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Brian P. Schmidt, Phanith Touch, Maureen Neitz, Jay Neitz; Circuitry to explain how the relative number of L and M cones shapes color experience. Journal of Vision 2016;16(8):18. doi: 10.1167/16.8.18.
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© ARVO (1962-2015); The Authors (2016-present)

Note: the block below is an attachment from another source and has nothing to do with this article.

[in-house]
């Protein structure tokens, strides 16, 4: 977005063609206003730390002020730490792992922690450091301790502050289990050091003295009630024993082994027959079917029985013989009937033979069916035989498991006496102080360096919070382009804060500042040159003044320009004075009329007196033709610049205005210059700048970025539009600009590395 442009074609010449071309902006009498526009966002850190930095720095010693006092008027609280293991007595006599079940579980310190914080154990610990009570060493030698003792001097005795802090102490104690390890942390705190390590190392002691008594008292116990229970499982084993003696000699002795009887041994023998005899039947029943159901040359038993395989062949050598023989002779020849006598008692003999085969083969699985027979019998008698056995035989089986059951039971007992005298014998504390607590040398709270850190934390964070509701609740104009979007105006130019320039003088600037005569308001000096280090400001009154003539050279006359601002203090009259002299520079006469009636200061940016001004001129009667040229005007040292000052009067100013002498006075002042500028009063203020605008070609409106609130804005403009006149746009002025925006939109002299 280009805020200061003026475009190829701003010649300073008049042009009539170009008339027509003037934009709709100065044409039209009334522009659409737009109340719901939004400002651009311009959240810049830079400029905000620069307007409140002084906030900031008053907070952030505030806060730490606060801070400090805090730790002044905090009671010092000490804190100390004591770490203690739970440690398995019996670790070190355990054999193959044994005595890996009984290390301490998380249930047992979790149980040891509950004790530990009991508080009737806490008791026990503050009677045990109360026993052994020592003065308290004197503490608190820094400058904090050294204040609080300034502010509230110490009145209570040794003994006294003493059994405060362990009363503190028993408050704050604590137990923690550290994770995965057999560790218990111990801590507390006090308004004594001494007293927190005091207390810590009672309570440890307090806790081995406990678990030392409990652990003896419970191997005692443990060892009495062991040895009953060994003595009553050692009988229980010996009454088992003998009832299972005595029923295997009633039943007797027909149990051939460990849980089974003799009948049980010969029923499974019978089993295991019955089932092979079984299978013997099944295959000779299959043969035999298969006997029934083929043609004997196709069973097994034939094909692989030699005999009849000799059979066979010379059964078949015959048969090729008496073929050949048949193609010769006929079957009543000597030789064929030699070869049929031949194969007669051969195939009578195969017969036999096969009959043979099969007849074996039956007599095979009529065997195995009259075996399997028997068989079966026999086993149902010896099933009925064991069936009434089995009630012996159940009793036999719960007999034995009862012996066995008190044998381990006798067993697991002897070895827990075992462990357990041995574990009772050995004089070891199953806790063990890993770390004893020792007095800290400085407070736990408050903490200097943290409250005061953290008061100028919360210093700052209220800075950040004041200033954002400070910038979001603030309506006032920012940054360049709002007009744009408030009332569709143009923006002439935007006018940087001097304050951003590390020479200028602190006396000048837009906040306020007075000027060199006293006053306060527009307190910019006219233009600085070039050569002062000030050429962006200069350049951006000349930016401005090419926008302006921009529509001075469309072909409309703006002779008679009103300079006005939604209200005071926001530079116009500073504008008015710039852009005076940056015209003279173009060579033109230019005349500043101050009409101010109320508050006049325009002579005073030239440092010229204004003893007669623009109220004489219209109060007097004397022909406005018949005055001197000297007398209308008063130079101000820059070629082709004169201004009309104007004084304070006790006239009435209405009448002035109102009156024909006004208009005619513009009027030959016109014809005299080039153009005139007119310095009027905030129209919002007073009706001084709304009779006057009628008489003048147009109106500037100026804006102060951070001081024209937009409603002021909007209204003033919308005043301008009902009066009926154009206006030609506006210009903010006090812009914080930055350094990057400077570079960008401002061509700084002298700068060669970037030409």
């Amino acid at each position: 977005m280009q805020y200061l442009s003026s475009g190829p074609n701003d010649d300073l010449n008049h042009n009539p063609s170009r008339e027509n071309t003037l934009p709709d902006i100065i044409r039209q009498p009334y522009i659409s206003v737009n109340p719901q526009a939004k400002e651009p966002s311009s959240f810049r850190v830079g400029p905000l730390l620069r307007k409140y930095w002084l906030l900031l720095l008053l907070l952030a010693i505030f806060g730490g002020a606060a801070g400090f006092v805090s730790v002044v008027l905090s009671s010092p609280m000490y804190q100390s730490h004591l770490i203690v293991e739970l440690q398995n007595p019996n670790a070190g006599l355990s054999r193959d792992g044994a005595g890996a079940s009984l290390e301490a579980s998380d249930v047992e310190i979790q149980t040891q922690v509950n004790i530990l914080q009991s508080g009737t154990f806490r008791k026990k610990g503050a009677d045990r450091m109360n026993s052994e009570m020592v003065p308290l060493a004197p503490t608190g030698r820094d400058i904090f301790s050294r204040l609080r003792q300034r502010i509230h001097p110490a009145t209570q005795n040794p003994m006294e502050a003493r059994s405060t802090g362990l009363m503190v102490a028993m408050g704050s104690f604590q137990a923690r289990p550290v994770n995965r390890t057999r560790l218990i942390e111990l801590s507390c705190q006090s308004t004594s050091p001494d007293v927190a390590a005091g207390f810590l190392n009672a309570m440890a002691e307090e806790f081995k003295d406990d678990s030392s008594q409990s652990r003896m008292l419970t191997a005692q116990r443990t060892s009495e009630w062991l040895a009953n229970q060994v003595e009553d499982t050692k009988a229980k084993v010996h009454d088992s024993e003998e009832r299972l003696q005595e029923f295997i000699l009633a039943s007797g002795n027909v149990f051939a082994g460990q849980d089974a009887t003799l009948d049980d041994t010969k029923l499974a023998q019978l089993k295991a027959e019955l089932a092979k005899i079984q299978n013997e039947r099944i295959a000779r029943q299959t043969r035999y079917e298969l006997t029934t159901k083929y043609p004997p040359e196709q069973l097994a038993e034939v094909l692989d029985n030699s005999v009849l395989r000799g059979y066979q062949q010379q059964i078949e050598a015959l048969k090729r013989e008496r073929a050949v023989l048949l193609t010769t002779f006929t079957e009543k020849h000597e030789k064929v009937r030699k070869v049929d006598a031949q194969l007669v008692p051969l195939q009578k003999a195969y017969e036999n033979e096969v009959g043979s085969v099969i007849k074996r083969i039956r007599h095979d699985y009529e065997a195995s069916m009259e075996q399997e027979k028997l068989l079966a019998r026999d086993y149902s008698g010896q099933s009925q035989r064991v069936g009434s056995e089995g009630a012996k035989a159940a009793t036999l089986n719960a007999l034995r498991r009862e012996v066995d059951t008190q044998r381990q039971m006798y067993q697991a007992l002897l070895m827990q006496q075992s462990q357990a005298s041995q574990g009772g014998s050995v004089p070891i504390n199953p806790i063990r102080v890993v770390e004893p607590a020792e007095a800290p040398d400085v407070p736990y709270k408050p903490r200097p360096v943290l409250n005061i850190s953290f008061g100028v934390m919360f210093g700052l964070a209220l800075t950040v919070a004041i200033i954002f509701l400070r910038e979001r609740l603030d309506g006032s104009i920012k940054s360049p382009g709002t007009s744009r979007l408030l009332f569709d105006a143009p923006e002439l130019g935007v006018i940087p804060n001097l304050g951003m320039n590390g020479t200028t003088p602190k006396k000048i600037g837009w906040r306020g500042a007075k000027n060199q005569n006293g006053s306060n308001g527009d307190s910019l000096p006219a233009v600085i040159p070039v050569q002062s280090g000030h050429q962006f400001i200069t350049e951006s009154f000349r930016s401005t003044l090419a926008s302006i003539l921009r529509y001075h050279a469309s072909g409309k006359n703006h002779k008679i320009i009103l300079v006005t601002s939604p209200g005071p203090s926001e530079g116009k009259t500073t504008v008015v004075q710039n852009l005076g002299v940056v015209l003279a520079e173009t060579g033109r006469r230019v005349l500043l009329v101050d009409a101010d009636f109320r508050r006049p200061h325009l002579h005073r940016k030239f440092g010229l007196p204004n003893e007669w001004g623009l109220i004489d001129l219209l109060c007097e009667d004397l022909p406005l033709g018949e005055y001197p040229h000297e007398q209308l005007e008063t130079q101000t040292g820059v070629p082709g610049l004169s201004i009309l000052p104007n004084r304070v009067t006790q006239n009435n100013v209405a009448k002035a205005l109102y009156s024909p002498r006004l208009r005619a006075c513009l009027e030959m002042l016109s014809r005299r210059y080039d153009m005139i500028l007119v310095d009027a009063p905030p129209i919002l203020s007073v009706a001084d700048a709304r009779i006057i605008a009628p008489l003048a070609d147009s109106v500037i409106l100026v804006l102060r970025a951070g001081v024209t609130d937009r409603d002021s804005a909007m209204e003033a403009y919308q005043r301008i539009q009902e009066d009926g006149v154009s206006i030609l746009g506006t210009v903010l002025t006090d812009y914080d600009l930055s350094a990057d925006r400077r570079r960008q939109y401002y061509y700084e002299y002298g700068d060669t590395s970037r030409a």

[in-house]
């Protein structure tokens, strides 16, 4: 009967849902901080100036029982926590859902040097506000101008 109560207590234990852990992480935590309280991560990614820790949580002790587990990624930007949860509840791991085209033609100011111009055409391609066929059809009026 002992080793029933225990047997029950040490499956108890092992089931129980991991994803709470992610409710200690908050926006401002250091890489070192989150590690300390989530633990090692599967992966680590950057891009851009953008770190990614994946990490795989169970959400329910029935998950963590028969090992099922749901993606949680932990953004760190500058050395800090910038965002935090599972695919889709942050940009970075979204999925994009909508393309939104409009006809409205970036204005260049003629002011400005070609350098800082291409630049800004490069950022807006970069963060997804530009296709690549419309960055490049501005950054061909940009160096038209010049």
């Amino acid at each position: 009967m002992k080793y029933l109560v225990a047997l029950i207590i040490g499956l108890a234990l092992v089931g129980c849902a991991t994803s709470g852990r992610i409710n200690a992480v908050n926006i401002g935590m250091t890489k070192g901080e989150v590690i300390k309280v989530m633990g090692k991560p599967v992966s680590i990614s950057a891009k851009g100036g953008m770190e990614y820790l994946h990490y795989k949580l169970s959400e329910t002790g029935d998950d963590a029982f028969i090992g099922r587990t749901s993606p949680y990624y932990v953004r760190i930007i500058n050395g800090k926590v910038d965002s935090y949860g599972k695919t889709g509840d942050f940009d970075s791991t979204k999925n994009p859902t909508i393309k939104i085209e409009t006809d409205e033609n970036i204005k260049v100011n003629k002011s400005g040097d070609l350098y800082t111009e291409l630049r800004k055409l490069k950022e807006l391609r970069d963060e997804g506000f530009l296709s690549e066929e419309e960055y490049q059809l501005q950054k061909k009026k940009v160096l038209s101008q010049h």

The wavelength of light that appears unique yellow is surprisingly consistent across people even though the ratio of middle (M) to long (L) wavelength sensitive cones is strikingly variable. This observation has been explained by normalization to the mean spectral distribution of our shared environment. Our purpose was to reconcile the nearly perfect alignment of everyone's unique yellow through a normalization process with the striking variability in unique green, which varies by as much as 60 nm between individuals. The spectral location of unique green was measured in a group of volunteers whose cone ratios were estimated with a technique that combined genetics and flicker photometric electroretinograms. In contrast to unique yellow, unique green was highly dependent upon relative cone numerosity. We hypothesized that the difference in neural architecture of the blue-yellow and red-green opponent systems in the presence of a normalization process creates the surprising dependence of unique green on cone ratio. We then compared the predictions of different theories of color vision processing that incorporate L and M cone ratio and a normalization process. The results of this analysis reveal that—contrary to prevailing notions--postretinal contributions may not be required to explain the phenomena of unique hues.
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